If Gov. Pat Quinn signs the controversial measure that would cut $1.6 billion from Medicaid, more than 160,000 low-income residents throughout the state stand to feel the impact of reduced health care.

In a press statement, Quinn praised members of the General Assembly “who rose to the occasion to save our Medicaid system from the brink of collapse.” Quinn has yet to announce when he will sign the bill, which was passed in the General Assembly on May 25.

Lynda DeLaforgue, co-director with Citizen Action Illinois, contends that the $1.6 billion cut would affect low-income senior citizens, low-income disabled people and low-income families.

“This really impacts a vulnerable population that does not always have a strong voice in the state legislature,” she said.

The new law would eliminate both Illinois Cares Rx and Family Care plans on July 1. Illinois Cares Rx assists seniors and disabled people with prescription drug co-pays. Chicago produces the highest enrollment in this service.

The Family Care program allowed health coverage for families living under 185 percent of the federal poverty level. About 26,000 people would lose insurance due to the cut, as the law changes the standard to families living under 133 percent of the federal poverty level.

DeLaforgue anticipates that “we’re going to see a lot of very vulnerable people” getting sicker because “they didn’t get access to prescriptions they needed.”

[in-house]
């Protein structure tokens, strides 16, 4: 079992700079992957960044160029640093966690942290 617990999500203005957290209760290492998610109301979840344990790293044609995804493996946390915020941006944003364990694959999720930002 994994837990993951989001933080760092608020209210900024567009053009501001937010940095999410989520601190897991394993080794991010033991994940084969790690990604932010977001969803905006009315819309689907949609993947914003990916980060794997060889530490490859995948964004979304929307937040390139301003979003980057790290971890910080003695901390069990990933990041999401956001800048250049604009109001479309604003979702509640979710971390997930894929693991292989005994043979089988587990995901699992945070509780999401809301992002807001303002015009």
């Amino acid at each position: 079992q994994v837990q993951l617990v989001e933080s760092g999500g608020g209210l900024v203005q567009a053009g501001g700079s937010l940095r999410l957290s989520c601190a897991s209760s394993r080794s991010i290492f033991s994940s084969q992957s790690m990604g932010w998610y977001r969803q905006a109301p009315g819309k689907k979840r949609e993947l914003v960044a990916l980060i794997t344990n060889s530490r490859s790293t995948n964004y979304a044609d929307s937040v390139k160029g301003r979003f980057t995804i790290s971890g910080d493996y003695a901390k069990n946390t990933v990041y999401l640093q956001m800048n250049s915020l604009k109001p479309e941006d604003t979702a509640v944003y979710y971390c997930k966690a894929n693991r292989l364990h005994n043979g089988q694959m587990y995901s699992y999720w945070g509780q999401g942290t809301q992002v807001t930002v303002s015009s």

The Medicaid cut also would substantially reduce adult dental services. Despite having low numbers of dentists who accept Medicaid, it provides oral health care for Illinois residents in the hundreds of thousands, according to Nadeen Israel, a policy associate with Heartland Alliance for Human Need and Human Rights.

Israel said that close to 80 percent of the participants that Heartland Alliance saw for the adult dental program were pregnant women. She added that services would be reduced to urgent care.

“What that translates to is, basically, extraction,” said Israel, who estimates that the reduction in services would impact 171,000 people.

Advocates are calling on Quinn to use his amendatory power to either veto the bill or extend the deadline to Jan. 1, 2013.

“There’s no way that the service-providing community can work with 160,000 people within 30 days and ensure that they’re going to have a risk-free transition,” DeLaforgue said.

The longer Quinn waits to sign the bill, the less time the service providers would have to transition clients.

Mattoon state Sen. Dale Righter, who supported the bill, warned his colleagues of the greater risk faced by a $2.7 billion Medicaid deficit.

“The higher our stack of unpaid bills is, the longer providers have to wait to be paid,” he said, speaking on the senate floor before the bill was approved. The financial delinquency, according to Righter, would lead to providers dropping Medicaid all together.

DeLaforgue, however, disagreed with the General Assembly’s passage of SB 2840. By cutting public health care to low-income people, DeLaforgue argues that emergency room visits would increase, and that costs would be passed on to those with private health care.

“Rather than make cuts which are going to hurt this particular population, they could have looked at the most egregious corporate tax loopholes,” she said. “These are things that prevent more serious and more expensive health risks down the line.”